Garfeimao
The orange stripey One



Cruise to Middle-earth


Kangi Ska
Nevle-flah


Dec 10 2010, 6:31pm


Views: 13641
     No derisions cast

but it is too bad Christopher & the Tolkien Estate do not have the same enthusiasm for this idea as J.R.R.T did.

Kangi Ska Resident Trickster & Wicked White Crebain
New Zealand is Middle-earth & today life is good.

At night you can not tell if crows are black or white.

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Flagg
Aessere Lot


Dec 10 2010, 6:31pm


Views: 13659
     I strongly disagree

with this line in particular:

Quote
The problem is that the inclusion of the White Council sequence is out of place and unnecessary to begin with, for reasons that I've already elaborated upon. It all stems from this fatuous idea that the Hobbit films need to "link" to the Lord of the Rings films.

How can you possibly make such judgements with any degree of confidence when you have not even seen the films which you are talking about? The White Council's assault on Dol Guldur is a canonical event in Tolkien's Middle-earth which takes place during the events of The Hobbit. It is directly referred to and interwoven with the plot of the book, even though the events alluded to are not themselves described. What makes you so unwaveringly certain that the inclusion of these scenes will disrupt and imbalance the films? It's not exactly as if they are being shoehorned in – Tolkien specifically made room for them. Gandalf leaves the Company to go and meet with the White Council in the book; if the Dol Guldur scenes really were pure fan-fiction, and Gandalf accompanied Bilbo and the Dwarves through Mirkwood, then I would be entirely with you in your opposition to these new elements. But that is not how Tolkien wrote it.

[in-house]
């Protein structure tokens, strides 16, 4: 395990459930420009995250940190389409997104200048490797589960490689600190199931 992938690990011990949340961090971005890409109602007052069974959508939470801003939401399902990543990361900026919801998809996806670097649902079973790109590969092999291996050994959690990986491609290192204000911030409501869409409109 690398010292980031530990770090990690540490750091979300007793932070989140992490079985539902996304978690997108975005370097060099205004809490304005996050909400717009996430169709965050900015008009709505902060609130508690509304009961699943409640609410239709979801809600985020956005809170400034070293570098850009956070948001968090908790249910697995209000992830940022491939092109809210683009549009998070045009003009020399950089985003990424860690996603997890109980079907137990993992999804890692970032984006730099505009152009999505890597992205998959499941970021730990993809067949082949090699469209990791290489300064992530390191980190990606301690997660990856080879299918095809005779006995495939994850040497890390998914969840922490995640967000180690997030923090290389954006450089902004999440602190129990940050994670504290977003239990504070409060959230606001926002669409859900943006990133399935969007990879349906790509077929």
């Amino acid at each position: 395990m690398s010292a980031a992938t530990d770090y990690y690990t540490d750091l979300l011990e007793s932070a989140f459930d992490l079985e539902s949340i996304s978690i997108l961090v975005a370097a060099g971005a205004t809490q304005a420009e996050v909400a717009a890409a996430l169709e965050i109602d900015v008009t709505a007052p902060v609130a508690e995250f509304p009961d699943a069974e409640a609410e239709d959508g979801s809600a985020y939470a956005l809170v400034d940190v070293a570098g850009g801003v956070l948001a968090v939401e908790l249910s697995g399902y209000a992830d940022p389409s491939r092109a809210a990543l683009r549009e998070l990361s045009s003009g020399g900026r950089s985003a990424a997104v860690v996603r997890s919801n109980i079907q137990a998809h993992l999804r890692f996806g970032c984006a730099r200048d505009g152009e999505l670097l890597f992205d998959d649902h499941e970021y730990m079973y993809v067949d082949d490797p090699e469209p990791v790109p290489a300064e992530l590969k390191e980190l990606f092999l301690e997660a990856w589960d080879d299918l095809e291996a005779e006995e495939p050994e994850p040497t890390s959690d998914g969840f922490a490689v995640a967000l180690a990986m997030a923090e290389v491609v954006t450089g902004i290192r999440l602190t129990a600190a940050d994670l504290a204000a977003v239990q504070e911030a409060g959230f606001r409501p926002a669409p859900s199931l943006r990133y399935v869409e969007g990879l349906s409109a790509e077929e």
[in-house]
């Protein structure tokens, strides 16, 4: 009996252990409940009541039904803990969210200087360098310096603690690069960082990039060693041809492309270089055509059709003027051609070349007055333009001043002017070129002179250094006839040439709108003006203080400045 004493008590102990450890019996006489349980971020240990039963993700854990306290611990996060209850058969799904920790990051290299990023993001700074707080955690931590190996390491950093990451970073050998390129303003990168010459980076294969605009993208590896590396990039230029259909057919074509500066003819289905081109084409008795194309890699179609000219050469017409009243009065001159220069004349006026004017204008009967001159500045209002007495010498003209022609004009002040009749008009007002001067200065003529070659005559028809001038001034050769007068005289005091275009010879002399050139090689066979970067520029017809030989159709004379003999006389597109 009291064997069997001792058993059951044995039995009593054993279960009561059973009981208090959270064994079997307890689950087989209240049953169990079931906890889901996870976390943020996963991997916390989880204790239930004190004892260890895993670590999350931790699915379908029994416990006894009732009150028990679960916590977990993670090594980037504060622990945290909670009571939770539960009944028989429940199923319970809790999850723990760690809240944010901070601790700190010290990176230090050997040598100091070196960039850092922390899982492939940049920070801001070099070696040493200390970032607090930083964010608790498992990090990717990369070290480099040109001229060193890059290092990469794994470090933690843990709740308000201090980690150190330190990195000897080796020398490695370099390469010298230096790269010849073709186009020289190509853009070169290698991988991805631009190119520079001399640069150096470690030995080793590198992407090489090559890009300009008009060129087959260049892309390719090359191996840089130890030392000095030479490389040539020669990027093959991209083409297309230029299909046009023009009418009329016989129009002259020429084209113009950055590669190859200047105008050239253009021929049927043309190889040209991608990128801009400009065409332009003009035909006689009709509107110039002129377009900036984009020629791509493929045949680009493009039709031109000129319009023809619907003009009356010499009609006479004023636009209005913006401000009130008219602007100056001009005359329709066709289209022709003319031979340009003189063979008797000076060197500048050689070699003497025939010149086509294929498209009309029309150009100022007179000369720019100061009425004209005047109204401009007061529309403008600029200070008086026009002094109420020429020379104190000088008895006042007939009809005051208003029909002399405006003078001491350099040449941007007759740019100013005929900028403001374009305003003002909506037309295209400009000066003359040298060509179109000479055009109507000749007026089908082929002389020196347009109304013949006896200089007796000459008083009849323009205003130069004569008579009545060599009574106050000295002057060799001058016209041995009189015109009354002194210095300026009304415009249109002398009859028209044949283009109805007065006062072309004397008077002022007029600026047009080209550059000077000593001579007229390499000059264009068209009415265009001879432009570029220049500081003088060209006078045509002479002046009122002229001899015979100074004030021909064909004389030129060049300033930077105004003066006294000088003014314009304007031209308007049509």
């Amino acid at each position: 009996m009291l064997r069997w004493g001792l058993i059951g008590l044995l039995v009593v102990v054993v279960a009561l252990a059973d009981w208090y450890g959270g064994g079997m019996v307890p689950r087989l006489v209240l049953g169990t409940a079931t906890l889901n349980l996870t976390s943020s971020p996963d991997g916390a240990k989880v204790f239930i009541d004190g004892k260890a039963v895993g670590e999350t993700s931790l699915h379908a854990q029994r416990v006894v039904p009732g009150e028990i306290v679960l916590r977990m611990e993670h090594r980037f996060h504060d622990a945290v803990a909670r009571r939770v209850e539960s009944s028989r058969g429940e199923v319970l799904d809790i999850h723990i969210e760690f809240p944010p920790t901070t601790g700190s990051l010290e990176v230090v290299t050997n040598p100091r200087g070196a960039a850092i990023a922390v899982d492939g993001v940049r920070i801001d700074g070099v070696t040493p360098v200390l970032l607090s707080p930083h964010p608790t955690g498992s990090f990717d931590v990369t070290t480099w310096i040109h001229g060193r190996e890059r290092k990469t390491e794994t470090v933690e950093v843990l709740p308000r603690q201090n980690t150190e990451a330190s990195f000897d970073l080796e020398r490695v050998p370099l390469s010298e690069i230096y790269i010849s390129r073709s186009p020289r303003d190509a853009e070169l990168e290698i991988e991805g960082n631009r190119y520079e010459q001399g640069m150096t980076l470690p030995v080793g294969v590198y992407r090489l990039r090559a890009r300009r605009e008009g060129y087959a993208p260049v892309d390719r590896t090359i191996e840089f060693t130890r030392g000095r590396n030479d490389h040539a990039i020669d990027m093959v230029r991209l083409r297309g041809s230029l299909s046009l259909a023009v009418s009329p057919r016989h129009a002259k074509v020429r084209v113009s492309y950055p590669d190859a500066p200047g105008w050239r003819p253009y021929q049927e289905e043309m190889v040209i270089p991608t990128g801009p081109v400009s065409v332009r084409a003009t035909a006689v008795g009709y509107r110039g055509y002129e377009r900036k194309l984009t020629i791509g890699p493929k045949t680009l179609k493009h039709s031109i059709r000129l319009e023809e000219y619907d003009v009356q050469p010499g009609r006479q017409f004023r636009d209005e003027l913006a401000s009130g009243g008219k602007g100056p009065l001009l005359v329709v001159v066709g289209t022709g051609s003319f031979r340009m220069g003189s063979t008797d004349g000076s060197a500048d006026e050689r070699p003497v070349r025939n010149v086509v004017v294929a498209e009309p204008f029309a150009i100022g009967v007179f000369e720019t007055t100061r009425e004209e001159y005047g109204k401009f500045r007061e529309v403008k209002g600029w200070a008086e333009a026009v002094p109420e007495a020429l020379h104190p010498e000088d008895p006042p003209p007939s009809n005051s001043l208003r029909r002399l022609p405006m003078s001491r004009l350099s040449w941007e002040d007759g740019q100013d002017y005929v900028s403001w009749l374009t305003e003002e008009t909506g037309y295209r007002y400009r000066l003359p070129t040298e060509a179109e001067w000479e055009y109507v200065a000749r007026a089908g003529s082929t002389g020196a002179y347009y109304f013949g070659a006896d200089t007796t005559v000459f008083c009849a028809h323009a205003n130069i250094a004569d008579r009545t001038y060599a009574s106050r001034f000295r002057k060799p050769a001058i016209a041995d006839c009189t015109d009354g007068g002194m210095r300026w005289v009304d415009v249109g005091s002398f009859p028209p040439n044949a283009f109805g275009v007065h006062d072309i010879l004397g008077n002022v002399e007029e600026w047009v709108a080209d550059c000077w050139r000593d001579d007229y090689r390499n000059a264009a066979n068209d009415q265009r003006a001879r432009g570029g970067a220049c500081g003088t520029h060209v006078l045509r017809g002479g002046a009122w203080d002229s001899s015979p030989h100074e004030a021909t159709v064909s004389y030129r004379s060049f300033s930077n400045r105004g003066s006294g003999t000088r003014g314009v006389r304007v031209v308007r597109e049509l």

Since we all know that the confrontation with the Necromancer is going on while Bilbo makes his way through Mirkwood, the filmmakers are faced with two possibilities: either they cut to Dol Guldur and show us what is happening there, or they stay with Bilbo and show us... nothing at all, just like in the book. Do you really think it is a reasonable request to ask for the writers to stick rigidly to the book and omit a spectacular magic battle when the opportunity to include one not only presents itself, but also dovetails with Tolkien's writings? Films must visually satisfy their audience – the films cannot be vague and opaque and tell us that Gandalf has gone to meet 'a council of the white wizards' and offer no elaboration for the audience.